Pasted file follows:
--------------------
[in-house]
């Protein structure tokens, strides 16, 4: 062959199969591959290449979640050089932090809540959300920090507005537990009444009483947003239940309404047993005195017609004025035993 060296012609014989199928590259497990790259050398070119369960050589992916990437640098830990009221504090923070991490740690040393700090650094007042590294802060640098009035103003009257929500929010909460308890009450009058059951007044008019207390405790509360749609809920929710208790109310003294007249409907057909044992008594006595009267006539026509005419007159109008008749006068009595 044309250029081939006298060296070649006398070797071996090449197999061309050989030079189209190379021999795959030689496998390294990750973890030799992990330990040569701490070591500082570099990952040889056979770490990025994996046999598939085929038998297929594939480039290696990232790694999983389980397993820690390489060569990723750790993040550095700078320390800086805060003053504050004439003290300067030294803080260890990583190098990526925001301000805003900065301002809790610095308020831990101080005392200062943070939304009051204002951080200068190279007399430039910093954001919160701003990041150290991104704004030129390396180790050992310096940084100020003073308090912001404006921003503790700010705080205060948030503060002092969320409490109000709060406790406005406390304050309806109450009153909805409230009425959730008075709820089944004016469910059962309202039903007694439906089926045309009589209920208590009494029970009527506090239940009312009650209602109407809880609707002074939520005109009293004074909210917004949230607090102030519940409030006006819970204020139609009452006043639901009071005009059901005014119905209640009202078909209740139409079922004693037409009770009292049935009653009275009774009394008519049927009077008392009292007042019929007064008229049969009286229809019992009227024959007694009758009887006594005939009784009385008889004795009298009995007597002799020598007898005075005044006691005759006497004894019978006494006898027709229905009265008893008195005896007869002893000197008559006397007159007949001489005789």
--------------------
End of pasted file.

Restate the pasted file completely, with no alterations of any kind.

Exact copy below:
[in-house]
């Protein structure tokens, strides 16, 4: 062959199969591959290449979640050089932090809540959300920090507005537990009444009483947003239940309404047993005195017609004025035993 060296012609014989199928590259497990790259050398070119369960050589992916990437640098830990009221504090923070991490740690040393700090650094007042590294802060640098009035103003009257929500929010909460308890009450009058059951007044008019207390405790509360749609809920929710208790109310003294007249409907057909044992008594006595009267006539026509005419007159109008008749006068009595 044309250029081939006298060296070649006398070797071996090449197999061309050989030079189209190379021999795959030689496998390294990750973890030799992990330990040569701490070591500082570099990952040889056979770490990025994996046999598939085929038998297929594939480039290696990232790694999983389980397993820690390489060569990723750790993040550095700078320390800086805060003053504050004439003290300067030294803080260890990583190098990526925001301000805003900065301002809790610095308020831990101080005392200062943070939304009051204002951080200068190279007399430039910093954001919160701003990041150290991104704004030129390396180790050992310096940084100020003073308090912001404006921003503790700010705080205060948030503060002092969320409490109000709060406790406005406390304050309806109450009153909805409230009425959730008075709820089944004016469910059962309202039903007694439906089926045309009589209920208590009494029970009527506090239940009312009650209602109407809880609707002074939520005109009293004074909210917004949230607090102030519940409030006006819970204020139609009452006043639901009071005009059901005014119905209640009202078909209740139409079922004693037409009770009292049935009653009275009774009394008519049927009077008392009292007042019929007064008229049969009286229809019992009227024959007694009758009887006594005939009784009385008889004795009298009995007597002799020598007898005075005044006691005759006497004894019978006494006898027709229905009265008893008195005896007869002893000197008559006397007159007949001489005789």